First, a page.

On paper Democrats hold a solid 26-to-16 majority in the State Senate. But those numbers have been deceiving, as a small caucus of conservative Democrats have acted more like Republicans to oppose abortion rights, gun violence prevention and other key party initiatives. Progressive groups ousted the worst of the worst in the June primaries. At least two of those progressives (Pam Cordova in Grants/Los Lunas and Neomi Martinez-Parra in Deming/Las Cruces) are trailing Republicans at press time. But even if they lose it may not change vote counts much since conservative Dems Clemente Sanchez and John Arthur Smith frequently voted against Democrats on key votes.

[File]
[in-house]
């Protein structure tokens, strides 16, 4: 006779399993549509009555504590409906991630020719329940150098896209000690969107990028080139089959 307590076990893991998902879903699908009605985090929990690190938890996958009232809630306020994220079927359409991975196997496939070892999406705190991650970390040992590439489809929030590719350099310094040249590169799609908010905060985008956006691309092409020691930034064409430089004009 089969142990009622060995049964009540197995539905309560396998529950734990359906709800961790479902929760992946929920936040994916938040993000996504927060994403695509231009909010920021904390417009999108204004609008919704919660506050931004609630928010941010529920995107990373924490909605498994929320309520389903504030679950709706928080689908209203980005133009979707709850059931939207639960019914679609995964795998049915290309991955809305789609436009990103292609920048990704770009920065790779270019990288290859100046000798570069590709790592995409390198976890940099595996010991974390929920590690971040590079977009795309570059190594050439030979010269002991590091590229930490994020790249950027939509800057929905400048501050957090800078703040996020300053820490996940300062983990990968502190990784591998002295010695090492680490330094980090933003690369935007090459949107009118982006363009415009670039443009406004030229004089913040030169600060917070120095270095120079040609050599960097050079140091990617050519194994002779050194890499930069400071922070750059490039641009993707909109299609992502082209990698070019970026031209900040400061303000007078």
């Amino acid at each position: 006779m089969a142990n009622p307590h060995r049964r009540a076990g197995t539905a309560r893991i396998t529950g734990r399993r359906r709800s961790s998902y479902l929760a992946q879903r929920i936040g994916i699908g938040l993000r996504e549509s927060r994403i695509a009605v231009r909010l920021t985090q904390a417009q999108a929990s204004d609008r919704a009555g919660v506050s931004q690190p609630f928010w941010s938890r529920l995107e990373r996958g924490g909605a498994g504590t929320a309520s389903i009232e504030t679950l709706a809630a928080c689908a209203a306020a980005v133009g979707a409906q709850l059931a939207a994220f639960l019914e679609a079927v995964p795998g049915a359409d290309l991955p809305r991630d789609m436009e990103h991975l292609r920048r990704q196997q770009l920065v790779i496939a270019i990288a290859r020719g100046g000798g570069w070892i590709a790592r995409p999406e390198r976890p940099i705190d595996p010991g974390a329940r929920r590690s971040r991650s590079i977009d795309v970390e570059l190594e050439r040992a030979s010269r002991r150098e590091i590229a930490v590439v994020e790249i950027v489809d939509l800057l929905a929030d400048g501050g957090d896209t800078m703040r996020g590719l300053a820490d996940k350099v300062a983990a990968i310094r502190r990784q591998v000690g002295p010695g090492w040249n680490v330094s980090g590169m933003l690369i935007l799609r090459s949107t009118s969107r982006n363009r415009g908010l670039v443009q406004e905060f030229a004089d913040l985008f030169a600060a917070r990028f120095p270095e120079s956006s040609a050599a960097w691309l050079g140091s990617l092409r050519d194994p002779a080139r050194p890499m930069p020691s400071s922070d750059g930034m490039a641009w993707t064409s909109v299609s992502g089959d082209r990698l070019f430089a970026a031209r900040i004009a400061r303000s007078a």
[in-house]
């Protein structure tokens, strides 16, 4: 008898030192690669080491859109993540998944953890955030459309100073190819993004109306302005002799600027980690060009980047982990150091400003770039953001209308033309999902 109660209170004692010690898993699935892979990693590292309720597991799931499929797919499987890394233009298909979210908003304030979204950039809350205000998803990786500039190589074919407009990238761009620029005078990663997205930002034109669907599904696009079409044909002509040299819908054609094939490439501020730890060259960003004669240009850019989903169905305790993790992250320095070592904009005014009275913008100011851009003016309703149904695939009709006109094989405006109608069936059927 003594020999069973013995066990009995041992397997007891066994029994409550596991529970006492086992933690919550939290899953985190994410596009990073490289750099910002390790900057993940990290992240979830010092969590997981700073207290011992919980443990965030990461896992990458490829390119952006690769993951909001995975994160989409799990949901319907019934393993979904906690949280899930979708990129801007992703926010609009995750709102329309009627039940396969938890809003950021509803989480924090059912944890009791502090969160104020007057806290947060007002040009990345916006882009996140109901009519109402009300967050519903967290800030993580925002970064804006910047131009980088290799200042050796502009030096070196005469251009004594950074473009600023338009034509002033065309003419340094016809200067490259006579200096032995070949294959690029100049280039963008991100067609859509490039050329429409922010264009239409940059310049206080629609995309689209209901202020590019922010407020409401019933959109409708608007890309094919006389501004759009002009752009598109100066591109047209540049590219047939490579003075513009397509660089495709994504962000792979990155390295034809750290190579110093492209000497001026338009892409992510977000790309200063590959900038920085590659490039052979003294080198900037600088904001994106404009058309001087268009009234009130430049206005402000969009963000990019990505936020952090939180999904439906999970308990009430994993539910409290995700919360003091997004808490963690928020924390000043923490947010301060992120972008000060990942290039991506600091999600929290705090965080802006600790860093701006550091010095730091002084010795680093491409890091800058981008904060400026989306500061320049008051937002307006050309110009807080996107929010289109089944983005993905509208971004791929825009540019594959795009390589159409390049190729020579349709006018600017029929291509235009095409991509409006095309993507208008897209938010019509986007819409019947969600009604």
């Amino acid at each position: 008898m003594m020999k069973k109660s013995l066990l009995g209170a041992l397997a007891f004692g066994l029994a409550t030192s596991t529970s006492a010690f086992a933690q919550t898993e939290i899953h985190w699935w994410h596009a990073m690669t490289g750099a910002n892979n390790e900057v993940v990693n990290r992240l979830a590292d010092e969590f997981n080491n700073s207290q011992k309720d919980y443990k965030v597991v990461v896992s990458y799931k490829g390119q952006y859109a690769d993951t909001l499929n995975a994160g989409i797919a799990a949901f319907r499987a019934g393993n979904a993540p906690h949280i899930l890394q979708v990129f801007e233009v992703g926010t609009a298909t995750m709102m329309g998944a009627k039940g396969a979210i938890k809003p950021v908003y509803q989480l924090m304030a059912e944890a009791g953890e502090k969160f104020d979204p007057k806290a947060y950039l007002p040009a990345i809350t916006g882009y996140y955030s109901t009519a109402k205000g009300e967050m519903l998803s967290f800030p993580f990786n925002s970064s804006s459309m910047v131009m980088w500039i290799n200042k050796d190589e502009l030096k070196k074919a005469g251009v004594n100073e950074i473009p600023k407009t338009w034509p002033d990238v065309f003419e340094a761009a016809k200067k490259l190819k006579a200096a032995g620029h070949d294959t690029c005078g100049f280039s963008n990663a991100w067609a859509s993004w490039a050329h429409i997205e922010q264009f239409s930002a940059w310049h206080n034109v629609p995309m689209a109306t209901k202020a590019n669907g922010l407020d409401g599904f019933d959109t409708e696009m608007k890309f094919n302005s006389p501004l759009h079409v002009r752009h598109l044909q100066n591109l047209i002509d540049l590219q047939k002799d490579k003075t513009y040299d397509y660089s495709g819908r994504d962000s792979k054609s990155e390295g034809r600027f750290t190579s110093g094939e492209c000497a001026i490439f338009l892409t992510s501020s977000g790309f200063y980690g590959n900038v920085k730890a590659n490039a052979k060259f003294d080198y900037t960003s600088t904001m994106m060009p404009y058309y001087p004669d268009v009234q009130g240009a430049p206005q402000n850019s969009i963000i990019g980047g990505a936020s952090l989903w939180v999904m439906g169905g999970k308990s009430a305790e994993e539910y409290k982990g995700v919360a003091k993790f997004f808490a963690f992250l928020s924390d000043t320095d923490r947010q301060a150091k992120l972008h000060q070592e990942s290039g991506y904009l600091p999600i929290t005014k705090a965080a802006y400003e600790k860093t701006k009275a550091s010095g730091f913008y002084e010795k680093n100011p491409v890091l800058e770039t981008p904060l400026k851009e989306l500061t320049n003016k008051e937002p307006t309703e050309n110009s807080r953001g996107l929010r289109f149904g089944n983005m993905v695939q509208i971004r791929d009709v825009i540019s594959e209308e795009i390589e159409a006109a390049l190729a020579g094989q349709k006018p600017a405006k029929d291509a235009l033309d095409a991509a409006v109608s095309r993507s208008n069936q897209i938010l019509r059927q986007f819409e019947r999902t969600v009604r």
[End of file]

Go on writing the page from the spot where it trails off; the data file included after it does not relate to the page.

In the Albuquerque area, Majority Leader Peter Wirth and Majority Whip Mimi Stewart flipped a number of seats for Dems. Senators-elect Pam Cordova, Katy Duhigg, and Claudia Risner all ousted Republicans and Harold Pope, Jr. appears to be on track to replace the GOP’s Sander Rue. Pope would be the state’s first African American senator. Democrat Dr. Martin Hickey also appears headed to have picked up a seat from Republicans in the Northeast Heights. He will add an important medical voice during this pandemic.  Brenda McKenna will keep Corrales’ District 9 blue. In Las Cruces, Senator-elect Carrie Hamblin will become just the third LGBTQ state senator.

In the Valencia County battle of Baca vs. Baca, Republican Greg Baca appears to have held off a challenge from Democrat Paul Baca. District 28 in Silver City (Siah Correa Hemphill vs. “Jimbo” Williams) still appears too close to call.